Saturday, August 23, 2008

Time Management 101

What, the day is over? How about the research you wanted to get to? Or those phone calls you wanted to make? Or that letter that should have gone out? Sometimes it seems that being a lawyer means playing catch up. It does not have to be that way though. A few changes can allow you to squeeze more time out of your day, whether you need it for work, for family or for leisure.
Get a jump on the day. Many attorneys start their day at 9:00 a.m. Why not start at 8:30 or even 8:00? Getting a jump on the day, before the phone starts ringing and others start strolling into the office, is a great way to tackle projects without interruptions. Getting into the office early improves the odds of getting out early.

Keep lists. To avoid wasting time figuring out what to do next, prepare a list which tells you what to do next. In fact prepare two lists, a case list and a “to do” list.

Keep a running list of all your active cases. Scan it every day to determine if you need to do anything new on your cases.
Keep a “to do” list where you list all the projects you have to work on. Delete items as you complete them and add new ones as you think of them. The list lets you see everything you have to do all at once, helping you prioritize what to tackle first.

Develop action plans. Whenever you start working on a new file, develop an action plan. Plan a strategy to win the case and plot out what you need to do to get there. If you develop an action plan and know what you need to do to implement it, you won’t waste time constantly trying to figure out what to do next.

Don’t underestimate the power of thinking over doing. My high school English teacher used to tell me that the real writing occurs when the pen is down. What she meant is that before you start you need to know where you want to end up, whether it’s writing a motion, doing research or attacking a case. If you want to save time, really save time, then expend some time thinking through what you want to accomplish.

Act, Don’t React. As a follow up to thinking things through, learn to make things happen in your cases rather than reacting to what others do. Whether you’re the plaintiff or the defendant, you can set the course of your case, and by doing so, you can create timetables that fit your schedule. You can initiate the court to enter a scheduling order that suits you. You can be the one who sets the key witnesses when you want them set. If you want to be in charge of your calender, don’t let opposing counsel set the agenda.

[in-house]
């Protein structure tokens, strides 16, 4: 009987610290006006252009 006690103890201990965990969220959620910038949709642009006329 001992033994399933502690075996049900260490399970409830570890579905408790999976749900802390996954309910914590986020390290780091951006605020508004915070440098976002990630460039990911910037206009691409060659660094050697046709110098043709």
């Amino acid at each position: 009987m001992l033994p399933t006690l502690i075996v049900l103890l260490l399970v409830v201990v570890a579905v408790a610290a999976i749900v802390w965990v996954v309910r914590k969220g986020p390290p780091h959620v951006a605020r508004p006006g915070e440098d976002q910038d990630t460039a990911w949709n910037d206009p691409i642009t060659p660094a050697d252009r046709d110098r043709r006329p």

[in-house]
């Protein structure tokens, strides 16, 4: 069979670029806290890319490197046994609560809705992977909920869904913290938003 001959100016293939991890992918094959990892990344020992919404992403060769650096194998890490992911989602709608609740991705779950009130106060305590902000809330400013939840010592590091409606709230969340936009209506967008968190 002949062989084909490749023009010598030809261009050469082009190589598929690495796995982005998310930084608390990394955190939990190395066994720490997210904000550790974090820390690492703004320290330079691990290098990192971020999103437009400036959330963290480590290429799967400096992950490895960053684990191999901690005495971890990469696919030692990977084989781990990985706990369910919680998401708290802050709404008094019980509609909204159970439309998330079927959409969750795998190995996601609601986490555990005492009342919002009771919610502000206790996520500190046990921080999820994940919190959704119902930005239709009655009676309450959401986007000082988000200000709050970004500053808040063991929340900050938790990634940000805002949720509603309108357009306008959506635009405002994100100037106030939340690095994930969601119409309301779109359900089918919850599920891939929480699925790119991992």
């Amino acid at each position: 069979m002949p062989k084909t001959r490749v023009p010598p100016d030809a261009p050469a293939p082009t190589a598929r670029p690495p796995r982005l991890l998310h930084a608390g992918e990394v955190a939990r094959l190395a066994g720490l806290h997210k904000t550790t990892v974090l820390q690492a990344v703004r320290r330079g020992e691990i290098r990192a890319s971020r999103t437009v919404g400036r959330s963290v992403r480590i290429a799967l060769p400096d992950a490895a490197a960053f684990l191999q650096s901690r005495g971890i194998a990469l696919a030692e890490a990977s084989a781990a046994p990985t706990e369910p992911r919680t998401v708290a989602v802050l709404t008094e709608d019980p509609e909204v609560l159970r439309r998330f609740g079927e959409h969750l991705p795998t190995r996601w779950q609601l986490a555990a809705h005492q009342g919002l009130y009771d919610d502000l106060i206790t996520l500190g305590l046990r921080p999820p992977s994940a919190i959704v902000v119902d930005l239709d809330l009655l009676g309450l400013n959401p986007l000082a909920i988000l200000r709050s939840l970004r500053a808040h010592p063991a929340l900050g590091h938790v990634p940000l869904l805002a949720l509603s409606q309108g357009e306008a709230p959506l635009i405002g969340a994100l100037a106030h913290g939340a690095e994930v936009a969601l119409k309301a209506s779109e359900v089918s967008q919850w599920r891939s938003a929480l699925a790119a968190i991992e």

Become intimately familiar with your calender. Every day, look at your calender and scan through the next month’s appointments and deadlines. This way you can plan ahead and avoid any surprises.

Put yourself on a schedule. Create deadlines for yourself and stick to them. When you give yourself an assignment give yourself a due date to ensure you’re not rushing at the last minute.
Set realistic deadlines. When you set deadlines for yourself, set reasonable ones. You’re not going to be able to finish that motion for summary judgment in two days, especially if you have a deposition to take and interrogatories to answer. When setting deadlines, set them far enough in advance to allow yourself enough time to do what you need to do.

Keep a clean desk. So much of time management is organization. If the research you want is under a huge pile and the phone number you want is under another huge pile, then expect to waste a lot of time. Avoid this by keeping a neat office and a neat desk.

Leverage the staff. Learn what to do yourself and what you can assign to a junior associate, a paralegal or to your secretary. Making the most of your time sometimes means making the most of others’ time. Determine what you can do and what can competently be done by someone else and assign it.

It never seems as though we have enough time to do everything we want to do. You blink and another day has gone by and your “to do” pile gets higher. To take control of your schedule rather than having it control you, take the time to plan ahead, making sure that every step you take takes you a step closer to reaching your objectives.

1 comment:

uk immigration solicitors said...

Practicing good time management skills will allow you to be more productive and reduce stress in your practice.